Natural, ‘Jersey-centric’ kombucha at Pine Coast Culture Company

Inside the small-batch NJ kombucha brewery started by an Army vet mother and ultramarathoning son

It’s trendy to eat clean. It’s been trendy for a while. From the restaurant industry to subscription meal services, packaged goods, grocery stores, animal agriculture, non-animal agriculture, and more, the pitch to consumers is: eat this, live better and longer.

As a result, natural foods are big business—Amazon owns (for better or worse) Whole Foods, natural food incubators are popping up across the country, influencers are building sizable platforms on the backs of clean eating, fast food chains are bringing in meatless options… the list of examples goes on and on.

But are all the things marketed to us as natural really all that good for us and our planet? Aren’t meatless burgers really just industrialized, highly processed bland-patties? Doesn’t producing almond milk consume a ton of precious resources? And sounds like we’re supporting drug cartels when we buy avocados grown in Mexico?

Courtesy Pine Coast

It’s hard to keep up with all of it. One workaround, however, is to skip the mass-marketed “healthy” stuff and buy from local natural foods purveyors, the ones you might meet at the farmer’s market. Like Chris Maltbie and Connie Maltbie-Shulas, the mother-son duo behind New Jersey’s Pine Coast Culture Company, which makes natural, small-batch kombucha.

“We don’t use flavorings, we don’t use CO2 to carbonate it,” says Chris Maltbie. “We still do everything super small batch. If we’re using fruit, we’re using whole fruit almost all from Jersey farms. We do it the natural way.”

Now, kombucha, a fermented tea, is not a cure-all for whatever ails you. But, generally speaking, it’s good for your gut, boosts your energy, supports your immune system and, importantly, it tastes good (if, arguably, it’s somewhat of an acquired taste). The natural products industry—from kombucha to CBD—has to keep their health claims in check, but Maltbie isn’t interested in making blanket health claims anyway. If drinking Pine Coast, or any kombucha, makes you feel good, keep drinking it—“Our general approach is some kombucha is better than no kombucha, and to dial it in for yourself and your own body,” he says.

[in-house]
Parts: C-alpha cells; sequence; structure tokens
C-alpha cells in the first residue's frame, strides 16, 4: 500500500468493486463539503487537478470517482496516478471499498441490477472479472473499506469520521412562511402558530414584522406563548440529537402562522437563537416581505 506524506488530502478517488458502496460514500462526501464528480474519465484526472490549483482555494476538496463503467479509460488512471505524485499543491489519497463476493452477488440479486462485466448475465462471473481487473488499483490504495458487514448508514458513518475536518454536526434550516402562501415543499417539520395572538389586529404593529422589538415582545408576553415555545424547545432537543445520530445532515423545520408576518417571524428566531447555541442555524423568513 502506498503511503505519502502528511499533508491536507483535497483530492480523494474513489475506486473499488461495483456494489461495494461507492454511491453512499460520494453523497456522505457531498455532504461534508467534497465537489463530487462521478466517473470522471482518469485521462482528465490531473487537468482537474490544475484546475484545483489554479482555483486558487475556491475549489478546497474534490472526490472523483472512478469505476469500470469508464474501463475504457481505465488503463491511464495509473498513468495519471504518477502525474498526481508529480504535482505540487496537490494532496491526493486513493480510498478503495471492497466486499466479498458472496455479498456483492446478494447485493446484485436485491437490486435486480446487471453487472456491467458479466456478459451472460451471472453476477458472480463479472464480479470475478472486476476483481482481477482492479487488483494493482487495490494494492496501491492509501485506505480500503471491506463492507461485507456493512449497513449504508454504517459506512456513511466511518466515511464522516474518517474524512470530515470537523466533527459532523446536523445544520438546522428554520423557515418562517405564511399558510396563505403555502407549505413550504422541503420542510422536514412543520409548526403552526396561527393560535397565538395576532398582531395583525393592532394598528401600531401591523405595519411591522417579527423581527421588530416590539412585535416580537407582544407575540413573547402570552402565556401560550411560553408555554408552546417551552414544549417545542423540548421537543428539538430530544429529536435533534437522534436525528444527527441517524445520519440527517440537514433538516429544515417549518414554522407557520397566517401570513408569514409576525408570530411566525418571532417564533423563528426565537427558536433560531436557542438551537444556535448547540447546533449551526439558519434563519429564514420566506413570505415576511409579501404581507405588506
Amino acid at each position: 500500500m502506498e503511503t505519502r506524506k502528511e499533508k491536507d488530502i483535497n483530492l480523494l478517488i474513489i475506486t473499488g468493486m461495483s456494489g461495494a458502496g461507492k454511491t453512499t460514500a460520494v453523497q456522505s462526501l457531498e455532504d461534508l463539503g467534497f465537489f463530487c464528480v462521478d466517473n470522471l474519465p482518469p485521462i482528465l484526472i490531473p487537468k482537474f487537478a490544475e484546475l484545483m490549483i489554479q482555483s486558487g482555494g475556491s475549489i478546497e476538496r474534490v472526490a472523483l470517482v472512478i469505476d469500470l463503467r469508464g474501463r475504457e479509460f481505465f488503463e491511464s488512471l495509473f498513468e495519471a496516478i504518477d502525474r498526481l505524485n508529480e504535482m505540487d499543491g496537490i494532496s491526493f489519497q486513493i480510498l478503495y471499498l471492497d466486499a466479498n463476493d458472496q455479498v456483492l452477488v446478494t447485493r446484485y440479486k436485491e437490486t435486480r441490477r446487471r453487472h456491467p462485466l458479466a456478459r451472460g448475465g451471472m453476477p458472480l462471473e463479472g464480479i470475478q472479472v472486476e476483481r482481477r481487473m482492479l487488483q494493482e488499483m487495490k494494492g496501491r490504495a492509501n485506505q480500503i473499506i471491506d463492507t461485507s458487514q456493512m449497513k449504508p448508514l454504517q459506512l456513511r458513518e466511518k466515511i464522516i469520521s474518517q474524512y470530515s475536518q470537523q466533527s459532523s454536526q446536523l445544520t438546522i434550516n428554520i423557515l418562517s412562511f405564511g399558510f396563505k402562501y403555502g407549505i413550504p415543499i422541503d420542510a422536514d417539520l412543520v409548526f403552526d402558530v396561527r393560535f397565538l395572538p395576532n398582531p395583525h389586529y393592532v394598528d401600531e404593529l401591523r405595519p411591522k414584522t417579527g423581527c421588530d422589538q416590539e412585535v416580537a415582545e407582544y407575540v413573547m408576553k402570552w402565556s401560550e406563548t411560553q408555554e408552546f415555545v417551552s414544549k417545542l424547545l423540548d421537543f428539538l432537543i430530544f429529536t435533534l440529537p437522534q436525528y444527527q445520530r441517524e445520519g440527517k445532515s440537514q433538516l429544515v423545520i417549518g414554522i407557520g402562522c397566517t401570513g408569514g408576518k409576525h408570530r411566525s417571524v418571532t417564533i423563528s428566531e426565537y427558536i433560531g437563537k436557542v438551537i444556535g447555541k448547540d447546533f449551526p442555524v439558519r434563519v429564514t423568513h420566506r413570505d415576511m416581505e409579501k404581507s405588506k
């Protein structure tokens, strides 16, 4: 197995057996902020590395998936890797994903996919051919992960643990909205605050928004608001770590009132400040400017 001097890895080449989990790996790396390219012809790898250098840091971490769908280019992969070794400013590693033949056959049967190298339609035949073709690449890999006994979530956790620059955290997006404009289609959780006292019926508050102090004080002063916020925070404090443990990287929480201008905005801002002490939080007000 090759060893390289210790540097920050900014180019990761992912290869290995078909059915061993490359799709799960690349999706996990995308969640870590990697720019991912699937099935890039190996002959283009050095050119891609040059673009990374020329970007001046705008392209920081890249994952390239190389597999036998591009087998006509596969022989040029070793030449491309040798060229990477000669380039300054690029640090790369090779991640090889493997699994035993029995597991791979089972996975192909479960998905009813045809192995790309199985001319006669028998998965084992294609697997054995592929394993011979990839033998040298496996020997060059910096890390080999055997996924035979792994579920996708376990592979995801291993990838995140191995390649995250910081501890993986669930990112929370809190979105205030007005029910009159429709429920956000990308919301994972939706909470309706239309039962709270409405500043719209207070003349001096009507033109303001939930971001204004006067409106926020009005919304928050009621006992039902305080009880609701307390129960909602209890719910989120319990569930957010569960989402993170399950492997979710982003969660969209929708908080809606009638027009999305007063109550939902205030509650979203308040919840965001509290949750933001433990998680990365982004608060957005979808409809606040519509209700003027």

Indeed, the benefits of all natural foods, not just kombucha, are individual. And if you do see either Chris or Connie at the Brick or Red Bank farmers’ markets on summer weekends, or in their store in Point Pleasant Beach, you might hear about how their unique kombucha has helped their own health. 

Connie’s a cancer survivor and Army veteran, and Chris is an ultramarathoner, and both credit their homebrewed kombucha as a boost to their overall health on their respective journeys. After going through chemo to beat cancer in the early ’90s, Connie got into holistic and organic eating—back “before there was a Whole Foods down the street,” and when “drinking kombucha was really word of mouth.”

Courtesy Pine Coast

Connie brewed kombucha naturally—a process that, more or less, involves making SCOBY (symbiotic culture of bacteria and yeast), fermenting tea with it a couple times and adding flavor—which produces a mild, smooth, balanced kombucha that’s easy on the stomach. Chris started homebrewing too, and when he started running ultramarathons—anything longer than a traditional 26.2 marathon, up to over 100 miles—he drank it on races, finding valuable calories in it and appreciating its digestive benefits.